Anti-abortion group criticised for Nottingham hospital vigil

Vigil holder John Edwards was confronted by Matthew Murray while Notts TV was filming.

A group of people opposing abortion have been criticised for holding a 40-day vigil outside a hospital unit where procedures are carried out.

Forty Days for Life says the aim is to “pray for an end to abortion” and gathered this morning (March 1) outside the Nottingham Circle NHS Treatment Centre, next to the Queen’s Medical Centre.

Organisers say the vigil will run twelve hours a day for 40 days up to April 9 and stress it is a peaceful event.

But some people have criticised the group for holding the vigil so close to the unit, and a counter-protest is being organised on Facebook by the group Pro Choice.

In a post online Pro Choice said: “We want to directly oppose this. People should be able to access necessary medical treatment without intimidation.”

Matthew Murray, 40, from West Bridgford said he was ‘irate’ when he saw the group as he cycled past this morning.


The vigil is taking place outside the Circle NHS Treatment Centre next to the Queen’s Medical Centre.

He said: “I didn’t think I’d see it in this country at this hospital. I associate that with the attitudes that got Trump elected.

“It’s the same sort of pro-life, tea party attitude that they’ve got in the States that got him elected, it’s exactly what they stand for.

“Why would you want to stand here, I have views about things but I don’t go and stand on the corner and try and convince other people of my views.

“I only had one reaction as soon as I saw them, I was irate and got straight on my bike to come down here and say something. I just can’t walk past it.”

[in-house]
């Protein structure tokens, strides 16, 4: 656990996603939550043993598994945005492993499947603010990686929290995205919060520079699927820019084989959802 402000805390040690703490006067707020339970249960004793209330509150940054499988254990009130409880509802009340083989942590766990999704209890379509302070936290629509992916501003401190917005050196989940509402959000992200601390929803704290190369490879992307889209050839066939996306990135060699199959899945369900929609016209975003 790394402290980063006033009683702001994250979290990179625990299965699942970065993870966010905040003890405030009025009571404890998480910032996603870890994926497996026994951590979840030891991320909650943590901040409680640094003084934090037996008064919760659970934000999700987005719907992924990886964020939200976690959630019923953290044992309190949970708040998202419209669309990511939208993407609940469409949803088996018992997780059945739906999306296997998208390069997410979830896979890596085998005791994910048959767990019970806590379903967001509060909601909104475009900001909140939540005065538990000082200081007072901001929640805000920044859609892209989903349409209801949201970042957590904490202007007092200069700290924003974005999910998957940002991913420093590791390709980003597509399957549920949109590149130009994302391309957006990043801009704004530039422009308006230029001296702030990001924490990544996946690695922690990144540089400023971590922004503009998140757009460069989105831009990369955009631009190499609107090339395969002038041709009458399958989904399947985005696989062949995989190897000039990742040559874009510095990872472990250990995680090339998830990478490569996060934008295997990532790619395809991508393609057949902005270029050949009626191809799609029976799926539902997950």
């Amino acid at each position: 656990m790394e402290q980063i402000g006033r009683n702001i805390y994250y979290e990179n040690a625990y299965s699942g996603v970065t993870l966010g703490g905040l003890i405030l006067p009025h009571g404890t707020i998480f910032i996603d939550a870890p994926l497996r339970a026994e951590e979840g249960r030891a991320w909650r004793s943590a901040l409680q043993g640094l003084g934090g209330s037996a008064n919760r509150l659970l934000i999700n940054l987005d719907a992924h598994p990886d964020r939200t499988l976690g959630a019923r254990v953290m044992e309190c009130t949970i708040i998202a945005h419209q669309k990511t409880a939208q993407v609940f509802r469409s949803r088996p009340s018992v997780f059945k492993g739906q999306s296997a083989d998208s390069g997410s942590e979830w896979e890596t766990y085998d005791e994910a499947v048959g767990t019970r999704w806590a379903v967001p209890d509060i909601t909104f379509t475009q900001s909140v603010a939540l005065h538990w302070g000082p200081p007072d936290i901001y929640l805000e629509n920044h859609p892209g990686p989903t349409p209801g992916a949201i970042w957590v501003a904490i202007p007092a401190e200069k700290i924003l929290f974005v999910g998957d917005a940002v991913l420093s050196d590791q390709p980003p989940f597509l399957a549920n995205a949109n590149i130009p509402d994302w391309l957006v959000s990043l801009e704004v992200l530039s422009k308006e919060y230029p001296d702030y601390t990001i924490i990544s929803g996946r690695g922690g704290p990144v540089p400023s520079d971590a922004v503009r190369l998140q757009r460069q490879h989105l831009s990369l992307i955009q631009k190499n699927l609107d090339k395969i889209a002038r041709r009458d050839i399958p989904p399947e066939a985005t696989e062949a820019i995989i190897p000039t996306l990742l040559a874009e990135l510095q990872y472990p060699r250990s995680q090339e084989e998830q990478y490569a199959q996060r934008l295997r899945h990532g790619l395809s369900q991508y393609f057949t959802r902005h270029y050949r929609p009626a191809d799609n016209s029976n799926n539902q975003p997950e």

Nottingham Circle NHS Treatment Centre declined to comment.

John Edwards, organiser of the vigil, said: “We want to pray for an end to abortion, we understand perfectly that abortion is legal in this country but we think that it involves killing an unborn child and we also think it’s not good for the women and their families involved.

“We don’t want to be insensitive, indeed I would say our whole witness is about being sensitive, about being sensitive to their needs, the longer term needs of women in our society.

“We are quite a long way from the entrance, we will not approach people, people approach us but if they protest we talk to them but we don’t harangue or harass and we are certainly not here to condemn or judge people.”

Video: John Edwards, organiser of the vigil

A similar event was held on the hospital campus last year.

Nottingham University Hospitals Trust referred enquiries about the 2017 event to the Circle NHS Treatment Centre, but the trust said last year it had previously asked the protesters to leave and had contacted police.

In a post on Facebook about the 2016 protest the trust wrote: “Regrettably the group continue to return to our site, despite repeated polite requests to leave by our security team.”

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